Reimagining a Retirement Fit for Boomers, and Those Who Are Next in Line


A Pittsburgh native, and the first person to graduate from college in his family, Mr. Clinton migrated to New York at 22 and never left. Dressed neatly in a crisp sky-blue Oxford shirt, blue vest and gray slacks, he recently sat for an interview about the retirement evolution. The interview has been edited and condensed.

Why are we having a “new retirement” discussion?

When I was in my 50s, the role models of people in their 70s was bleak. Those people, who are now in their 90s, are living traditional, post-retirement years. We have become the new role models. People are realizing they are living significantly longer than they thought. They want to reinvent and reimagine their lives, not wind down. The opportunity to have a second career and a bigger life have become a reality.

Why are baby boomers spearheading this movement?

Boomers were the original activists who believed in change. They are the challengers. It’s part of their DNA. They challenged the war, sex, created Earth Day and were part of the gay movement. They are now challenging what it means to age and live longer. A generational attitude has met the longer life phenomena and is creating this zeitgeist moment. The new longevity is the social movement of our times that will affect everyone moving forward, which will benefit Gen Xers and millennials.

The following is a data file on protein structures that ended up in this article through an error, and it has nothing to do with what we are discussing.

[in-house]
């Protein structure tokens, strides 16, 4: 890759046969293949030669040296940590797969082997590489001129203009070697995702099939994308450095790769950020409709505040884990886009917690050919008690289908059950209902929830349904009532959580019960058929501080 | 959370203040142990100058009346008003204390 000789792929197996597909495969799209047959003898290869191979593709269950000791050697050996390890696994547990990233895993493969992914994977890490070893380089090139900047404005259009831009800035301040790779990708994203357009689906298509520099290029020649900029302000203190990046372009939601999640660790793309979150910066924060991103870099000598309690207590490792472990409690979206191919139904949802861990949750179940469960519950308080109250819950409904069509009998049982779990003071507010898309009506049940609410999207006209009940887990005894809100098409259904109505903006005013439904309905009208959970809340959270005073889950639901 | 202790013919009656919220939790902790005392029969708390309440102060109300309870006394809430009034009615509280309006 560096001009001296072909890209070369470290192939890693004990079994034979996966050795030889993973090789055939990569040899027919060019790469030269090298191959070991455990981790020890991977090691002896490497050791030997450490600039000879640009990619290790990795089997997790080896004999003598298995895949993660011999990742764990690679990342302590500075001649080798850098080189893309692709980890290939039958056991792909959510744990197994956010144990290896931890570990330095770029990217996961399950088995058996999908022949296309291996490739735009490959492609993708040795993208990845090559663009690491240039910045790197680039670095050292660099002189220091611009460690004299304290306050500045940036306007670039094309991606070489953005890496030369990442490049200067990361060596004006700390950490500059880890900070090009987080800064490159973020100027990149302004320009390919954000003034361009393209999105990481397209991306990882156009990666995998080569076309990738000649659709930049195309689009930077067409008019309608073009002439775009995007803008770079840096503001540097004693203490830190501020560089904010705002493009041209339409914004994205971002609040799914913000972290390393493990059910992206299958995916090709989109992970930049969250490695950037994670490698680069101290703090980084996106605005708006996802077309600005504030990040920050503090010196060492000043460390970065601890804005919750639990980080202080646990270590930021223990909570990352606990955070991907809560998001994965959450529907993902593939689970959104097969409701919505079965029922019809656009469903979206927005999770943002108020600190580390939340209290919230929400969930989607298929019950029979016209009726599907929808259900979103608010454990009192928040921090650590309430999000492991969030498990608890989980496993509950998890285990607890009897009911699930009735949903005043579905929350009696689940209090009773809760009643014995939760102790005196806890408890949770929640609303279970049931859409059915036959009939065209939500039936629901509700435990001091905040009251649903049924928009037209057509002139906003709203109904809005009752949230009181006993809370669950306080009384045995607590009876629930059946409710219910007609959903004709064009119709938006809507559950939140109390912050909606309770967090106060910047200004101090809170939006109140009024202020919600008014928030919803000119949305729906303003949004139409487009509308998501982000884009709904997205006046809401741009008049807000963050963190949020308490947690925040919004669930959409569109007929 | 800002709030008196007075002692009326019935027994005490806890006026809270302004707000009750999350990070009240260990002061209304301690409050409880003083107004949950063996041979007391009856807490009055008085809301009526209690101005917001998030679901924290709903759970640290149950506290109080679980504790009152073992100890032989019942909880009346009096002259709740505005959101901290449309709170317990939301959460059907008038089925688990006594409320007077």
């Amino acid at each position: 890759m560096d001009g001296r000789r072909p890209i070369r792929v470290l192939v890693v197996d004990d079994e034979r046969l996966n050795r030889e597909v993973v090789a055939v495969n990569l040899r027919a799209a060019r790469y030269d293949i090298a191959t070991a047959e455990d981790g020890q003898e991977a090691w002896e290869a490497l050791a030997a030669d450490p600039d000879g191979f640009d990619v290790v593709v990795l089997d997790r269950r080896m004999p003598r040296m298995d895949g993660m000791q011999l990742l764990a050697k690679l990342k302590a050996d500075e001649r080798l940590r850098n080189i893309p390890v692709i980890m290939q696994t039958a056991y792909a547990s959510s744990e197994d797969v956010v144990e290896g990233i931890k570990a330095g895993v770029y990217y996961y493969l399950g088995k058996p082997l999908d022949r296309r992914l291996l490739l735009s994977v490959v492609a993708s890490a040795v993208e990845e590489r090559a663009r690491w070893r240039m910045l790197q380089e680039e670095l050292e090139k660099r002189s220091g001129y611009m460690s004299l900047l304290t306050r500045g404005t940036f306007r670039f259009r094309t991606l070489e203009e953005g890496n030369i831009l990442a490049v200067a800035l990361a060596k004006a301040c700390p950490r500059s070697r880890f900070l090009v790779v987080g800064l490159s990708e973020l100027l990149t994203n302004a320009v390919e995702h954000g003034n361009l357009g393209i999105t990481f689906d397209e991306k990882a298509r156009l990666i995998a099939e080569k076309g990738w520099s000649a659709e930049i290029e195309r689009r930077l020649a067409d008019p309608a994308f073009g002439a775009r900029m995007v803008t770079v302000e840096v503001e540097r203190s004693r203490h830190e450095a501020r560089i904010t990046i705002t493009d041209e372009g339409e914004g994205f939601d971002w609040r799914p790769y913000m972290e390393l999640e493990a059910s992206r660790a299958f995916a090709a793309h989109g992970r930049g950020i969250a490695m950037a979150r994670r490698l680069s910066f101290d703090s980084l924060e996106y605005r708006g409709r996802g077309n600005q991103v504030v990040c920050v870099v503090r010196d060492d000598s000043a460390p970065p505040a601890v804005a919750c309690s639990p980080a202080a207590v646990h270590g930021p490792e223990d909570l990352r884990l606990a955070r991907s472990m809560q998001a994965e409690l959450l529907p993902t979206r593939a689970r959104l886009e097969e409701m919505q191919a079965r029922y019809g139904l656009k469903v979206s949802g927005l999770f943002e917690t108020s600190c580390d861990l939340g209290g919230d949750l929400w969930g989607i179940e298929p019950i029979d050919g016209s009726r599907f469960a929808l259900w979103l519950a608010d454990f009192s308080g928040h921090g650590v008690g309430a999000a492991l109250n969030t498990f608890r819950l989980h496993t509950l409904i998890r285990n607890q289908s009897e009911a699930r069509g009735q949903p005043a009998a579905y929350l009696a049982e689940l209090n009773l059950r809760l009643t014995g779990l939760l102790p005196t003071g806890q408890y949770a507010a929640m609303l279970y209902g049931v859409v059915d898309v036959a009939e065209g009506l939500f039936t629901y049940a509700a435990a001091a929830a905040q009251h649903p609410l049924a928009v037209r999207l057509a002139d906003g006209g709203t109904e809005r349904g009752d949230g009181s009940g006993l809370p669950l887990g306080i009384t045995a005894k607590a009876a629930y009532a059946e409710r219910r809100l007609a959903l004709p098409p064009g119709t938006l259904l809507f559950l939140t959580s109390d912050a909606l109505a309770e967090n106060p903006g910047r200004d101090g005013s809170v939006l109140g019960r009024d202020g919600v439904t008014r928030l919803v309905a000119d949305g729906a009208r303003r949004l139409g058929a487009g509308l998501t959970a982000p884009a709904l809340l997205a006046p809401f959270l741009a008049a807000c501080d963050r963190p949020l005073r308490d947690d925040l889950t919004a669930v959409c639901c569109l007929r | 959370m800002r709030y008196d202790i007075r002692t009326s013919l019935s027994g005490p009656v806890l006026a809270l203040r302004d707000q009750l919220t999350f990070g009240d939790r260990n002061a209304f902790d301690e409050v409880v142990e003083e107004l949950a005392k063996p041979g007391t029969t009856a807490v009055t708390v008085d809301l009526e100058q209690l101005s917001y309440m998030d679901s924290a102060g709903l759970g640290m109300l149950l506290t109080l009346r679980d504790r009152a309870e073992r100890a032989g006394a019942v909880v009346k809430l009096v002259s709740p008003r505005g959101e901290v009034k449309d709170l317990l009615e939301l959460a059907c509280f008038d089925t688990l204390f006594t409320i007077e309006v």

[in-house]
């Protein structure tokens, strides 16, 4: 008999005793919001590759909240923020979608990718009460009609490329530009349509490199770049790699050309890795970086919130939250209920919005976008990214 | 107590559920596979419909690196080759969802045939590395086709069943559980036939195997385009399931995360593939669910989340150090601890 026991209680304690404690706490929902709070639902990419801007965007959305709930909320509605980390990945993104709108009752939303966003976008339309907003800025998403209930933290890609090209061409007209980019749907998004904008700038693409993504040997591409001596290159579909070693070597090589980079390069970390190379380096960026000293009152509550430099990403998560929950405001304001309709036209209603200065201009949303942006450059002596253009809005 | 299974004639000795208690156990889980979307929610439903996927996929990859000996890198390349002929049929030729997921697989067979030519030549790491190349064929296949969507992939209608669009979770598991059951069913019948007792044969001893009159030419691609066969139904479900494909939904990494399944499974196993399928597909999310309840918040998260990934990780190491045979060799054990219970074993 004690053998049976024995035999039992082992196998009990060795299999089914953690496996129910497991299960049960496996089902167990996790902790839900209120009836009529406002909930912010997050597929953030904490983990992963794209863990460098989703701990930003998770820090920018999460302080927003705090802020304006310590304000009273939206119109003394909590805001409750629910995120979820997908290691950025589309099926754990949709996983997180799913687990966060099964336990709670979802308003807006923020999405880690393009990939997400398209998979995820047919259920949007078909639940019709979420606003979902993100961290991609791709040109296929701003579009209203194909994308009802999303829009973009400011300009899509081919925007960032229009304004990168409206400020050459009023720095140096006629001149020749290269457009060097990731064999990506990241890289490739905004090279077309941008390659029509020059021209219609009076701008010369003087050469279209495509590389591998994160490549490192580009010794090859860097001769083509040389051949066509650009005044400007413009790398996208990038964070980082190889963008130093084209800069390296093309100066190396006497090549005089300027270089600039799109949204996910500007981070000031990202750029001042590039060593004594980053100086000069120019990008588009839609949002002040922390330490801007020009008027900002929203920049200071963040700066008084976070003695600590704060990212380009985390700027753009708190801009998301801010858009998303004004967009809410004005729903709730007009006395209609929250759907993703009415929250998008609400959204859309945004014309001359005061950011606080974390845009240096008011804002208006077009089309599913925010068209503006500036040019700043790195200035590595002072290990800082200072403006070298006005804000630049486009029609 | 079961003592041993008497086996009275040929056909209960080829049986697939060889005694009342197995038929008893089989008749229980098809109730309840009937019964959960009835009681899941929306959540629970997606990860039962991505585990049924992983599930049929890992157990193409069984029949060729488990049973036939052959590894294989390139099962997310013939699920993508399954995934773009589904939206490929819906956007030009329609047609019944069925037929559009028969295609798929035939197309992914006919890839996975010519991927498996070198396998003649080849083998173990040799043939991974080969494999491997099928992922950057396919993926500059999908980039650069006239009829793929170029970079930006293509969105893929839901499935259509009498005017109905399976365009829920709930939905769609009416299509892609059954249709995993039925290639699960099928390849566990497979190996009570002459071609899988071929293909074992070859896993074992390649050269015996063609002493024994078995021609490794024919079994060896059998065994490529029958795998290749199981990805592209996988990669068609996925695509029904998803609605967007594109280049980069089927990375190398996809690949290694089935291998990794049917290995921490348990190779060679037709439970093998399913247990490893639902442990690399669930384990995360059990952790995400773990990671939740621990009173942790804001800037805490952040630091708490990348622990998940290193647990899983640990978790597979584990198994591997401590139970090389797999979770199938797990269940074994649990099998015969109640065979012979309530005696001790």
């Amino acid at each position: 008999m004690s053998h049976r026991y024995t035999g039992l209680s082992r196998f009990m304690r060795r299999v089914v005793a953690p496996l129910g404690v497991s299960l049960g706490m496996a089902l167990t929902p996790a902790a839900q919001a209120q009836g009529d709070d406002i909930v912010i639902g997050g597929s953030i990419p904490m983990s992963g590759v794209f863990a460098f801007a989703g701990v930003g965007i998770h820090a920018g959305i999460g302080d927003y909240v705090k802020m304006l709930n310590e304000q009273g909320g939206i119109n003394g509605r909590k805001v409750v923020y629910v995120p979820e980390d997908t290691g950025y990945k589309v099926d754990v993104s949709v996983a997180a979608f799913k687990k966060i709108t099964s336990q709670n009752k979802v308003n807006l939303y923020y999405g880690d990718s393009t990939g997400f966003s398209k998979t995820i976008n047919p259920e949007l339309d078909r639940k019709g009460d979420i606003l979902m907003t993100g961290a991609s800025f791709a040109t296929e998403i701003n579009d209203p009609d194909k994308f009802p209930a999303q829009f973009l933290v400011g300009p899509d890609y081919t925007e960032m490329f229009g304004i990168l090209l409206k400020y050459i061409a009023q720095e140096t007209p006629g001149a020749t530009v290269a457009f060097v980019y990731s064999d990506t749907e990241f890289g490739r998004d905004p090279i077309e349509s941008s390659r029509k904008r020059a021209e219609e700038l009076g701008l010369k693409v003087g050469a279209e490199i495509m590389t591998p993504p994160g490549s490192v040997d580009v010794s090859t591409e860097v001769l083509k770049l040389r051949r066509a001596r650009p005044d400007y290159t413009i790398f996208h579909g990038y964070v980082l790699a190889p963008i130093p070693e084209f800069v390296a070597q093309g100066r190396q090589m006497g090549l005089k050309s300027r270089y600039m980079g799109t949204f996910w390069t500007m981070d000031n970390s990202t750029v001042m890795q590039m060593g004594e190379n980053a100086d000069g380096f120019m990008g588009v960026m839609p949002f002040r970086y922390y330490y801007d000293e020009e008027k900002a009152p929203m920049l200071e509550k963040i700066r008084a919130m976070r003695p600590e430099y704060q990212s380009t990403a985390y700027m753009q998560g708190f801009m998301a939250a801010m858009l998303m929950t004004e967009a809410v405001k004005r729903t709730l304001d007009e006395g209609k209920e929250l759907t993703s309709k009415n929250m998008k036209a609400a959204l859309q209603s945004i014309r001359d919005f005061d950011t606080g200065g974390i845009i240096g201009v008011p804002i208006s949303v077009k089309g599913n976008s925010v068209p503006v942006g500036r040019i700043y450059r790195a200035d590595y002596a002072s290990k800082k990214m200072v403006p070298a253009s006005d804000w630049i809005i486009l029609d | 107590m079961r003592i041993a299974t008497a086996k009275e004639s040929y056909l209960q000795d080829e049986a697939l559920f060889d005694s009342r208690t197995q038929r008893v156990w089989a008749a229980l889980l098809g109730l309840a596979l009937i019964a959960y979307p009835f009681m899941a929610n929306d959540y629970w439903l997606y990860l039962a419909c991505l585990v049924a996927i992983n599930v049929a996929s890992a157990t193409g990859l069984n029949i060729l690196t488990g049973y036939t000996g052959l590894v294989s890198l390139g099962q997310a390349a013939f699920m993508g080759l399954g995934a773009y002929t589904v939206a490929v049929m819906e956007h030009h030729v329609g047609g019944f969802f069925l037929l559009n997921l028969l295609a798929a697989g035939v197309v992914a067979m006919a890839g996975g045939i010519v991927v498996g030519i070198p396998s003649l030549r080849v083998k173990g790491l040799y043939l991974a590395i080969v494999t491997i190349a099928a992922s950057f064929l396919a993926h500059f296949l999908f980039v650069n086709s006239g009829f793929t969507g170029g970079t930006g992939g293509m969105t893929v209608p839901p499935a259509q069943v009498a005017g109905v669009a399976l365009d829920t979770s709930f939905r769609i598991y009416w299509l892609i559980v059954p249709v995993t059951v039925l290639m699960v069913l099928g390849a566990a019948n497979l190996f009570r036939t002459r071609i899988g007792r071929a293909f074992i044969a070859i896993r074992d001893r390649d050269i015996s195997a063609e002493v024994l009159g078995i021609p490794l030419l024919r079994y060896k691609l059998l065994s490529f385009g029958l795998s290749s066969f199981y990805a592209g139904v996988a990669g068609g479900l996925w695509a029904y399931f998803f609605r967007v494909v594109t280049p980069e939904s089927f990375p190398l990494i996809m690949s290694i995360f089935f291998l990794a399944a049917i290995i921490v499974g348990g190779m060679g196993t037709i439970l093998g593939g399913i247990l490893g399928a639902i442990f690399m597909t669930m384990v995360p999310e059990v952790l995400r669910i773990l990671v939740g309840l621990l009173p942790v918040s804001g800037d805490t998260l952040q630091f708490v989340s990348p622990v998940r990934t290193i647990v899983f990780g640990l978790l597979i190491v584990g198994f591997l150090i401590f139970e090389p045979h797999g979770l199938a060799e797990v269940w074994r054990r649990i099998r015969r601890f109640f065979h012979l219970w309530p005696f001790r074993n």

Does traditional retirement still exist?

Yes, that retirement construct still exists. Some people want to leave their job at 65 and move to a sunny state to hang out with their friends. That construct has never been disrupted or challenged until now. Re-imagineers, people who are reinventing a dynamic second half of life, have advocated for abandoning that outdated concept and have created a new version that happens later in life. The new retirement is a rewire to their next career. Many have focused on individualized entrepreneurialism, going back to school, following their previous passions and building a bigger life for themselves. They are driving the new longevity economy.

What’s the reasoning behind the fanciful, creative vocabulary you and the Roar community use?

What we’re doing is challenging the status quo and the representation of people over 50 in language and images. Using words like re-imagineers, life-layering, the new longevity, second lifers, helps shift perception. It’s to change our thinking. These words and vocabulary, along with imaging, influence how we think. The self-imposed ageism images matter in terms of how we reflect what we look like and where we see ourselves in advertising and entertainment. If you don’t change the language, if you don’t change the images, you can’t change the cultural construct.



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